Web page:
5 Reasons Why You are Not Being Promoted

I came across Dan McCarthy’s blog recently. Dan is a practitioner in the field of leadership development for over 20 years and is currently the Manager of Leadership and Management Development at a Fortune “Great Place to Work”, “Training Top 125”, and “High Impact Learning” (HILO 80) company. He has a great blog on leadership that I would encourage you to subscribe to.

Dan wrote a great post Head’s Up – You are About to be Promoted or Fired where he shares why you might get promoted or fired. I think there’s also a third script: the status quo script. While you may not be fired for things you do (or don’t do), you may not get promoted either. Here’s what the script might be why you are not getting promoted:

Status Quo script:

I have some good news – you are keeping your job. Unfortunately we aren’t promoting you. Here’s why:

  1. You are not seen as a leader amongst your peers. You do your job well enough. However you don’t inspire others, either within your team or amongst your peers. People respect you for doing your job with the best intentions and spirit but don’t really look up to you for taking them to the next level.
  2. You don’t take initiatives. If there is a new opportunity, you don’t volunteer. You don’t seem to have new ideas. You usually wait to be assigned tasks and you are happy to do what is assigned to you, which you do well, no doubt. Perhaps you are content and satisfied with your current role.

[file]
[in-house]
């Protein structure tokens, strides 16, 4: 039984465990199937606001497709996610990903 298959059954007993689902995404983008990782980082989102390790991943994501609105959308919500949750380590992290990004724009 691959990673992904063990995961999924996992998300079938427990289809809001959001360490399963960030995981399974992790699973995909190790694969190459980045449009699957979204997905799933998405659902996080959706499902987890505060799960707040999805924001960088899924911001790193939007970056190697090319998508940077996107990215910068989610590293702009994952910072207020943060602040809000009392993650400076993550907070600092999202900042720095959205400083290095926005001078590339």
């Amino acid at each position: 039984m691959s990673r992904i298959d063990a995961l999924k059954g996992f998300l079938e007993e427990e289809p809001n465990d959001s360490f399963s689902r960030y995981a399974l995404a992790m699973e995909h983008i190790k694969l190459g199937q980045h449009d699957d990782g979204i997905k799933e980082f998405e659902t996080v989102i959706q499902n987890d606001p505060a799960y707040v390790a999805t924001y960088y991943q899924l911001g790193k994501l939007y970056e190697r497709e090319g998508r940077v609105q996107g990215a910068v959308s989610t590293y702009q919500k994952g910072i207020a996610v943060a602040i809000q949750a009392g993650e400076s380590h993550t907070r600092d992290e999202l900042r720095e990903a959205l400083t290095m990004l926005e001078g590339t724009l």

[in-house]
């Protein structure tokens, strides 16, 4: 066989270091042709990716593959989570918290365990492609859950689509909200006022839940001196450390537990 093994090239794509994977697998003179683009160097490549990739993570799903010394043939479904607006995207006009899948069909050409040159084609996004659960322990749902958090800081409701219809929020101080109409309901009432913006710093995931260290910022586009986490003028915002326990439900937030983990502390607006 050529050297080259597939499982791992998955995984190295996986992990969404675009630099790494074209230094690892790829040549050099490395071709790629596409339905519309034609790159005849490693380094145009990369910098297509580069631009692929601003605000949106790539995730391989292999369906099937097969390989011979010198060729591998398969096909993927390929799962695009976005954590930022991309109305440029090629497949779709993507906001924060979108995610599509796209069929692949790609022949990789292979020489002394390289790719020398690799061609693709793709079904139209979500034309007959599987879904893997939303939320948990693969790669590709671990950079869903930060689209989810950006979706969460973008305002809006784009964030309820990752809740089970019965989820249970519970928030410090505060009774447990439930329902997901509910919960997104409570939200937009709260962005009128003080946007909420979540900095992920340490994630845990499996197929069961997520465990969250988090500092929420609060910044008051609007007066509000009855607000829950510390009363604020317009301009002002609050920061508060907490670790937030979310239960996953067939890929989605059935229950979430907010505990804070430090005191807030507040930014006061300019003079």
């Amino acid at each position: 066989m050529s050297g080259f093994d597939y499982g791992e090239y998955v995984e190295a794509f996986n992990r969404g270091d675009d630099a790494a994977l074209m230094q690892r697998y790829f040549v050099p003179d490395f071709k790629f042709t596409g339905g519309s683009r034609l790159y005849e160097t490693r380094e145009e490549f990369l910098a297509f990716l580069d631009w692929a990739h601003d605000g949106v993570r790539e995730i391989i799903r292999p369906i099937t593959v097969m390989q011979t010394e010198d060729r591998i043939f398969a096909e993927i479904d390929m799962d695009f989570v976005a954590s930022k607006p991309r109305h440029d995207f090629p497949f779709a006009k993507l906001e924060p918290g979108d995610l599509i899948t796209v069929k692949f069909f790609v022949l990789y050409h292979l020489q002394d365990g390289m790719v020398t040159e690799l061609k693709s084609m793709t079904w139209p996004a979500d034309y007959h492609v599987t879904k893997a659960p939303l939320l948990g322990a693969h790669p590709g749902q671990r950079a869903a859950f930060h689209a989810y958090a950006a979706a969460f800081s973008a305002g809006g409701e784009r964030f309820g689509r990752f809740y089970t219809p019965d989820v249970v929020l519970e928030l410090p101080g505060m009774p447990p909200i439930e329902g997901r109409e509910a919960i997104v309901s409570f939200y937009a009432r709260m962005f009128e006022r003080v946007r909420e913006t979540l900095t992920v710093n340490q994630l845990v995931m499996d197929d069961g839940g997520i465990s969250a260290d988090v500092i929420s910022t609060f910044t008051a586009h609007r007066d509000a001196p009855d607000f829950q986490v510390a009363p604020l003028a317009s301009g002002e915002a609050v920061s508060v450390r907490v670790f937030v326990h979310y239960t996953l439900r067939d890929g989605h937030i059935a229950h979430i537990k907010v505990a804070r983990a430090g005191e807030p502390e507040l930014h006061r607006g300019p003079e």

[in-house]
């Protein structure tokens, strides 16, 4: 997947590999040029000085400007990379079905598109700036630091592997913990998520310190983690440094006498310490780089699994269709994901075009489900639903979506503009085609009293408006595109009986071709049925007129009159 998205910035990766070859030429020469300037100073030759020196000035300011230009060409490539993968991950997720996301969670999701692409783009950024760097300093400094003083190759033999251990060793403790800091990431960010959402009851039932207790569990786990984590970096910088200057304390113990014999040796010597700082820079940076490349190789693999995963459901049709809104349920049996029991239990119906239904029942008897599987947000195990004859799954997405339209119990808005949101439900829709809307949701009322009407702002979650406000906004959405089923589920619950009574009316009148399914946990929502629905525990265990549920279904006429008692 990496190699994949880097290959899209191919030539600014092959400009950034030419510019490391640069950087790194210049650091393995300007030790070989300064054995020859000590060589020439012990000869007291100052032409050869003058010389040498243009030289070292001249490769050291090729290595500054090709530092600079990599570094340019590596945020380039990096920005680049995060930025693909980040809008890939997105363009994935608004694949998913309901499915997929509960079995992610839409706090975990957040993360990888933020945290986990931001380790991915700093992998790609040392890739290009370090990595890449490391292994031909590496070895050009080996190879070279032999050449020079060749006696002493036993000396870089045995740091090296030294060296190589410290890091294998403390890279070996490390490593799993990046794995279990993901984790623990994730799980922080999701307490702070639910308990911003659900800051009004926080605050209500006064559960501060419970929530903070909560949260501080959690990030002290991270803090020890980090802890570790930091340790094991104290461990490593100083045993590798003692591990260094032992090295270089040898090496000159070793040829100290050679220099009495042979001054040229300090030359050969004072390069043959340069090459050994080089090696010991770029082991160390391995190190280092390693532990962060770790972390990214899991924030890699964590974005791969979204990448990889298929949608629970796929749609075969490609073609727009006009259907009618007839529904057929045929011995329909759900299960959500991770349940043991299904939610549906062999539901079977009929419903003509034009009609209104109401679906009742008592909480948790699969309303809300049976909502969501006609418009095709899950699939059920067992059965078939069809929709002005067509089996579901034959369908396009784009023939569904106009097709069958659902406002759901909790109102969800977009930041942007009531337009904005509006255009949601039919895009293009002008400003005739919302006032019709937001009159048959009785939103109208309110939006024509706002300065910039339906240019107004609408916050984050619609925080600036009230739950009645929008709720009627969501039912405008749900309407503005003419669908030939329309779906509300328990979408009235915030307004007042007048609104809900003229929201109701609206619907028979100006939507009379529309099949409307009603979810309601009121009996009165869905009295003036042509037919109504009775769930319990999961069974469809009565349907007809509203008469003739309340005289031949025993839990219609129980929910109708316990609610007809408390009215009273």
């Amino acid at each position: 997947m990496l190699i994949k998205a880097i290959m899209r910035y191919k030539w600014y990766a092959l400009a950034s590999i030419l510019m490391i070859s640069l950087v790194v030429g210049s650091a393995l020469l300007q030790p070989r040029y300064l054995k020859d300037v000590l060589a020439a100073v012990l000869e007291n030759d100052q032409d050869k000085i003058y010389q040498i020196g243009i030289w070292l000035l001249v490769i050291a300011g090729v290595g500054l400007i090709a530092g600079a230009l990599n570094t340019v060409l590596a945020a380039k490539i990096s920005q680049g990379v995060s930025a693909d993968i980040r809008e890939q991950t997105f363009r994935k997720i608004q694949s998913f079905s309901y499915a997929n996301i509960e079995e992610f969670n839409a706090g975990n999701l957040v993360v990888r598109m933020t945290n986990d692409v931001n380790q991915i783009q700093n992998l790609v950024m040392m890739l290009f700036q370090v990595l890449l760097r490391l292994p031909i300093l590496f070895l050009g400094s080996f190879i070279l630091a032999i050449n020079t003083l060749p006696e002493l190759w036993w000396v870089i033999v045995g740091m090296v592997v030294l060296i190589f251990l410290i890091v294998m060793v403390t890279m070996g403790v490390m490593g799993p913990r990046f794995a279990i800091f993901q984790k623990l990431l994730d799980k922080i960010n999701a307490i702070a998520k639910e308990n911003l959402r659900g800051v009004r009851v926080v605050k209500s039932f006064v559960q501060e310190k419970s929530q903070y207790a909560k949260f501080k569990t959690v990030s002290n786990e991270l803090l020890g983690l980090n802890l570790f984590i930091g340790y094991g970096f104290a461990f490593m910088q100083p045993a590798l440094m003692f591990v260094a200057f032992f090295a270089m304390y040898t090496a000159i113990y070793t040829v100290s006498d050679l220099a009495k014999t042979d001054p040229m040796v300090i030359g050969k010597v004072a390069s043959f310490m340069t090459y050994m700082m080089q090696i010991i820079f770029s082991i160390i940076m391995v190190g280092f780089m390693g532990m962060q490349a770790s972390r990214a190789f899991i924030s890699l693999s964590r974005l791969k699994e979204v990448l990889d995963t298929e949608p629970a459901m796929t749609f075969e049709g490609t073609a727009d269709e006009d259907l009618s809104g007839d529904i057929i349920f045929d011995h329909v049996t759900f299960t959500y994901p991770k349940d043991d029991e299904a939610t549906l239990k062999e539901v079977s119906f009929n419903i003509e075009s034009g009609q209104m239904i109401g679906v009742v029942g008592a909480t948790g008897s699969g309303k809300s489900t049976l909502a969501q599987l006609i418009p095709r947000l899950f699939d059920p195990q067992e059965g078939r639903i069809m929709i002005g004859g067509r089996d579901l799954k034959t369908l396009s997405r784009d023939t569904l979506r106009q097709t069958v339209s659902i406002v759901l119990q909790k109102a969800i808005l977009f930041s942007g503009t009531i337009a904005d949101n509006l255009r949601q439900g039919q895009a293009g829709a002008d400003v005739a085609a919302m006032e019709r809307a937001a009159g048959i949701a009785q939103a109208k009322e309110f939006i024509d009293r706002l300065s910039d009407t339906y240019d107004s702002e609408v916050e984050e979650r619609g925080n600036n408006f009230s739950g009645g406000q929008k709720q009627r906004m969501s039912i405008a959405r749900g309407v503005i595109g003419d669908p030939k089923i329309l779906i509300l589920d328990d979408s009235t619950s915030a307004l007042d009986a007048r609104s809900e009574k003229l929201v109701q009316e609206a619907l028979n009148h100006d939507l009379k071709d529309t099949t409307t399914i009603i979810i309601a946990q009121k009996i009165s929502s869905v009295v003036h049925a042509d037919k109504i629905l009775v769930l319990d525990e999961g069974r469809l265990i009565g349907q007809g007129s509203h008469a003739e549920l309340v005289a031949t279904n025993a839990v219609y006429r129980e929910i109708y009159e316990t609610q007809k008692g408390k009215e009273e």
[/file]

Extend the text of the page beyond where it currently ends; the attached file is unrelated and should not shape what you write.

3. You are not adding value to your current role. For example, your role is not just to create and present the report, but also work towards improving what you are presenting.
  4. You are not visible. You don’t participate in company initiatives. You avoid official social gatherings. You don’t participate in cross functional teams. You shy away from taking credit for the good work you or your team does. You rarely share what you know, people don’t really see you as a node of reference.
  5. You resist change. If there is talk of changing process or tools, you resist it. Your first reaction to initiatives is that it can’t be done. It is too hard to convince you about the new ideas or changes and too much time needs to be spent with you to onboard you. People see you as an impediment to new ideas.

Picture by